Amendment could neuter FASB

November 7, 2009

Sarbox isn’t the only regulatory regime under threat. As Ryan Grim writes over at HuffPo, an amendment has been introduced that would put FASB under the thumb of the new systemic risk oversight council, and give the council the power to literally do away with inconvenient accounting rules that pose a problem for banks.

Astonishingly, at a time when the public is crying out for greater regulation to limit excessive risk-taking by financial institutions, the banks are trying to get Congress to agree that the next time there’s a big downturn, they should have the ability to alter their accounting standards — essentially, fudge the numbers — so that the public and investors won’t be able to tell how insolvent they really are. By ignoring their declining asset values, they can avoid the standard requirement of raising more capital.

The mechanism is contained in an amendment set to be introduced in mid-November by Rep. Ed Perlmutter (D-Colo.) that would move final authority over the Financial Accounting Standards Board (FASB) from the Securities and Exchange Commission to a new body, a so-called “oversight” board, that would include the officials charged with managing systemic risks to the financial markets.

Accountants are apoplectic. Even the Chamber of Commerce is fighting this, on behalf of their non-bank membership, co-signing a letter with the Center for Audit Quality and the Council of Institutional Investors:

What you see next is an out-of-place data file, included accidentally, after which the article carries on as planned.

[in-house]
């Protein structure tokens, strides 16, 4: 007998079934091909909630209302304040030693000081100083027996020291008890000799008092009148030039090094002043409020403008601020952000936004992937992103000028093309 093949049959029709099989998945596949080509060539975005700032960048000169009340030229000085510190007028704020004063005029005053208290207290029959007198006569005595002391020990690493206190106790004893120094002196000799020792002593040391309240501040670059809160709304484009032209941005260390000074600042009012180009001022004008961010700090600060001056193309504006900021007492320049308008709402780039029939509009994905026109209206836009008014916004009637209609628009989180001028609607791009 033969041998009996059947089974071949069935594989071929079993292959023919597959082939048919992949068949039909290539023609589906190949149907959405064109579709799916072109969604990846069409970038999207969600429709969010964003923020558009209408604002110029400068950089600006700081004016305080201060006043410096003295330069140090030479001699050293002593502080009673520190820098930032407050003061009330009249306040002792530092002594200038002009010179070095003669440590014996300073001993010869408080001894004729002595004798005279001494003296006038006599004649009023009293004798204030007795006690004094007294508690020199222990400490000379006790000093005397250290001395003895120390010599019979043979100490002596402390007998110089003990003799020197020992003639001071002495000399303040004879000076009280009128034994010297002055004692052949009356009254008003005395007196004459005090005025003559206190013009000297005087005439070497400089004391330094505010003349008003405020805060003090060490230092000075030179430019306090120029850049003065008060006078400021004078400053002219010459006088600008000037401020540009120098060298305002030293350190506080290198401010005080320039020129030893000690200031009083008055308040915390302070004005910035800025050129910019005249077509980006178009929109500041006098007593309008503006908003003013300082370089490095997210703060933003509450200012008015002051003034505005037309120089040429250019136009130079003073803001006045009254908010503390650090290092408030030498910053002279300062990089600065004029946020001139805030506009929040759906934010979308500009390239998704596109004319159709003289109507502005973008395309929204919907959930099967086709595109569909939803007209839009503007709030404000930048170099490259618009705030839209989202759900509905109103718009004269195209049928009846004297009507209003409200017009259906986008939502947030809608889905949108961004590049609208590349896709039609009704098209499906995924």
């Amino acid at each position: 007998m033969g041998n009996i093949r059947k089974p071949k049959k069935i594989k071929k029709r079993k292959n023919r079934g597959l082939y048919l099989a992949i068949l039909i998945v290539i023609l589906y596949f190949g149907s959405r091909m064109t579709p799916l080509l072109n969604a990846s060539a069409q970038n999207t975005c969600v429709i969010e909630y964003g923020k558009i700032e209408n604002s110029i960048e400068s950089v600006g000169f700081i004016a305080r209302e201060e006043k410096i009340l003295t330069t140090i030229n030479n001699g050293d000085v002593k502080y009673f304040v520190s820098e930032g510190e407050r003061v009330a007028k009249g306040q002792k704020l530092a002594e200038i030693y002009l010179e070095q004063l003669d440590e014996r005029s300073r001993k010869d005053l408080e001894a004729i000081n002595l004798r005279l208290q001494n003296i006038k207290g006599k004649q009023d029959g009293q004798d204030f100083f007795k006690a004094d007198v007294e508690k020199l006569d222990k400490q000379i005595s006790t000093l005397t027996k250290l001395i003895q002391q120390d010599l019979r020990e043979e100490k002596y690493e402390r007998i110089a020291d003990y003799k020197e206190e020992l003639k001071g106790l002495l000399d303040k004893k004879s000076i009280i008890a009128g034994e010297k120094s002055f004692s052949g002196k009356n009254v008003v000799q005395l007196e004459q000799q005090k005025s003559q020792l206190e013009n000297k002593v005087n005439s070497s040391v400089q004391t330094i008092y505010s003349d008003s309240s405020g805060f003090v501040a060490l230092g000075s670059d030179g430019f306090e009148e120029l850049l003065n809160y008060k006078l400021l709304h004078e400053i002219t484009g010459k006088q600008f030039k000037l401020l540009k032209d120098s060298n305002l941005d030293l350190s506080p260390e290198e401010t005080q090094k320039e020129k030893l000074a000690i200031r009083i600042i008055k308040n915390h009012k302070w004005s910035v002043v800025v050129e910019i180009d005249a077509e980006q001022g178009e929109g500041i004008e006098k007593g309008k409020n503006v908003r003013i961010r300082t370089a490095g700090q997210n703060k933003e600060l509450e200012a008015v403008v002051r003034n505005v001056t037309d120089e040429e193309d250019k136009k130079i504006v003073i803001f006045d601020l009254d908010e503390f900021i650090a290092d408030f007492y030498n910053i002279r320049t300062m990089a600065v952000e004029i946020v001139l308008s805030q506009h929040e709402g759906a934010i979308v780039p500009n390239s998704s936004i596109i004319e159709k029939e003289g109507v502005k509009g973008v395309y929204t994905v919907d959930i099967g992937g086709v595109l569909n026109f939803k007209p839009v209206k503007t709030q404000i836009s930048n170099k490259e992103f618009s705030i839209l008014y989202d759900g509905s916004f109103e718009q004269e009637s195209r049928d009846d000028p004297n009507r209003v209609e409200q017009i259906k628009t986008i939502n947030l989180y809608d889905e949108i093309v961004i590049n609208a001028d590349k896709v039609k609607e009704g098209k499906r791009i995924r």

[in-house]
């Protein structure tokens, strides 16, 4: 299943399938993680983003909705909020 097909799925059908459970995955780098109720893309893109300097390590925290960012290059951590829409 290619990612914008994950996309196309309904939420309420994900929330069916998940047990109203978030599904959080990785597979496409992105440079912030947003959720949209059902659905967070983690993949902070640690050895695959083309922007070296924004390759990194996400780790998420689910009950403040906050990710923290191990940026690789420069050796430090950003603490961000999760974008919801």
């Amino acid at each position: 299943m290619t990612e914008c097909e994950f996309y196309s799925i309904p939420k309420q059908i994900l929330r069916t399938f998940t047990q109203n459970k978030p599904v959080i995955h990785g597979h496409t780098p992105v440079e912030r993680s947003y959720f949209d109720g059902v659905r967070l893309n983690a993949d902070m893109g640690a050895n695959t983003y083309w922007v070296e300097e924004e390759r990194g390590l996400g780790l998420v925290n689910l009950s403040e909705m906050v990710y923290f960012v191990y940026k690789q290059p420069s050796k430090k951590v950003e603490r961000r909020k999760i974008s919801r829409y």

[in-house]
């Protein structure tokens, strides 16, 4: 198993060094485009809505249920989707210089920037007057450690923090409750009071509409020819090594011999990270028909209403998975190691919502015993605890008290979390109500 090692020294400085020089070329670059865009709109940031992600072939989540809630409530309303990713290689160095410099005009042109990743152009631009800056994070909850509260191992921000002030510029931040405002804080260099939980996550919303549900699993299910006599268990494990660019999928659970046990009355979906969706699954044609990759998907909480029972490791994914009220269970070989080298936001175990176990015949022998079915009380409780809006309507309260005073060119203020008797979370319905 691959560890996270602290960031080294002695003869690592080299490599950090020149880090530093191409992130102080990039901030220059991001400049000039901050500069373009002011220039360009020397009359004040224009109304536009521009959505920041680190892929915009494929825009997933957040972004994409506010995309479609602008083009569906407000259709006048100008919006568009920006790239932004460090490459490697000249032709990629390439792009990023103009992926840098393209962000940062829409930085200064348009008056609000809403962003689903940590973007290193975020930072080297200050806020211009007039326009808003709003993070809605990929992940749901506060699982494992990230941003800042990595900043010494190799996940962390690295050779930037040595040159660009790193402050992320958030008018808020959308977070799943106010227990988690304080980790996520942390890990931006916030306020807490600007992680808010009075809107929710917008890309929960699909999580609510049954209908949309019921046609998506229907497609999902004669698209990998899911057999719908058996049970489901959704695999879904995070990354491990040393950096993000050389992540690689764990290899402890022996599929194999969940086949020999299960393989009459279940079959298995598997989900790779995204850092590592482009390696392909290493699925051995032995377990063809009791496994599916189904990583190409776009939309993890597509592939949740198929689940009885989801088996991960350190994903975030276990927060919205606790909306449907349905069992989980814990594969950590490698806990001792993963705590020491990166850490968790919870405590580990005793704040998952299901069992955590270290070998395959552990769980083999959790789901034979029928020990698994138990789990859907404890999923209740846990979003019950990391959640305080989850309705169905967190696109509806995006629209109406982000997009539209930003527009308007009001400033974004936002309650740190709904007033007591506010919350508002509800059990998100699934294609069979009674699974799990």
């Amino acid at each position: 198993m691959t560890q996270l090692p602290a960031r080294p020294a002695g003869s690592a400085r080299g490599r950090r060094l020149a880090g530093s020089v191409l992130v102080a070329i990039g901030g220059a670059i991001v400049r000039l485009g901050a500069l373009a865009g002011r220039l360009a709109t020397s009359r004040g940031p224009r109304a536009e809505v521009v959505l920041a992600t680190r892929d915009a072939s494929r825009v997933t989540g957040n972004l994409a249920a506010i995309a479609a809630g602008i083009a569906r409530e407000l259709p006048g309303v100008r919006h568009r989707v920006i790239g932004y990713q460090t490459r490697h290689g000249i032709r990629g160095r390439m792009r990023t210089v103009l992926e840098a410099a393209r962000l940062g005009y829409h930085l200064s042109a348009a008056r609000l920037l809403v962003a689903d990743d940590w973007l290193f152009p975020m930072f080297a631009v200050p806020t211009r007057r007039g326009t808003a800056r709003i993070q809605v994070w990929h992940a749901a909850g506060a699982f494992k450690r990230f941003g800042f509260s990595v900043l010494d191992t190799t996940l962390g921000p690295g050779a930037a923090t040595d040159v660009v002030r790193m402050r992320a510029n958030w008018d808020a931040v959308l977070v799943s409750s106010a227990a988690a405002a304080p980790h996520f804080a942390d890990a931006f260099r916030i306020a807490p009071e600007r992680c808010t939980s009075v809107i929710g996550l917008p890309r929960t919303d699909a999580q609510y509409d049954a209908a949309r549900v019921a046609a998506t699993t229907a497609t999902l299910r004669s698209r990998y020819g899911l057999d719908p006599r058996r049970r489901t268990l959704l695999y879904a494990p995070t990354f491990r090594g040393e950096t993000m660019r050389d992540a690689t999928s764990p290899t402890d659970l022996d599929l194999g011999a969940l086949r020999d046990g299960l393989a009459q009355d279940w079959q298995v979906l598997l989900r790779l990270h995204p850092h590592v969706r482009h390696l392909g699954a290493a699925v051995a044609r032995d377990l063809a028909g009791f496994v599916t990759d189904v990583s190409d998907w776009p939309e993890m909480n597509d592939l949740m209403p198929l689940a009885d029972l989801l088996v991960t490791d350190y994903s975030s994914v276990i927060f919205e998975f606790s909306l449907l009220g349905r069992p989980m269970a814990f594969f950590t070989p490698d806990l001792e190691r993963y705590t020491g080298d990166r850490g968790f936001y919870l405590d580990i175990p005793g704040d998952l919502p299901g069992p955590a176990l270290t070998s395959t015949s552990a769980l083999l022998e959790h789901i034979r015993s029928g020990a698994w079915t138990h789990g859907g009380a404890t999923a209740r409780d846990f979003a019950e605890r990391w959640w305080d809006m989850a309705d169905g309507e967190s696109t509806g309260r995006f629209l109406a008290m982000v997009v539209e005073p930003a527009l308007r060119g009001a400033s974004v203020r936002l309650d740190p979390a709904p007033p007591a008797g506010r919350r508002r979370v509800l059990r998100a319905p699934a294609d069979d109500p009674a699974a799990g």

By placing the FASB under the jurisdiction of a structure charged with managing systemic risks to the financial markets, accounting rules will be viewed though the narrow lens of a few large companies from specific industries, rather than considerate of the applicability of financial reporting policies to over 15,000 public companies. Such a narrow focus can skew standards such that it makes understanding of transactions that businesses engage in on a daily basis more difficult and undermine the confidence of investors. We believe that the SEC has been and continues to be best suited to provide the oversight of the FASB for such a broad and diverse economy.

As such, we strongly support an independent standards-setting process, subject to public scrutiny and free of undue pressures.

Another helpful bit of the article explains how it isn’t Wall Street driving this, it’s smaller community banks.

It bothers me how small banks have been able to set themselves up as David to the Wall St. Goliath. No, they don’t benefit from TBTF guarantees so, yes, they are at a disadvantage relative to Wall St.

But that’s not a reason to bend the rules in their favor. No they didn’t get involved in more exotic products that blew up Wall St., but many got caught in the CRE mania. If they are insolvent, they need to be shut down. Otherwise they’ll continue to absorb capital that should go to solvent banks and borrowers.

But congressmen tend to like little guy storis (also they like campaign contributions from community banks) so many are happy to sponsor this race to the bottom.

(By the way….it’s interesting that Kanjorski is against this. Recall that it was his subcommittee that browbeat FASB into overriding fair value rules earlier this year.)


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Our culture has a sick attachment to money. So much so that we are willing sow the seeds of more suffering in the hopes of being able to extract just a little more profit.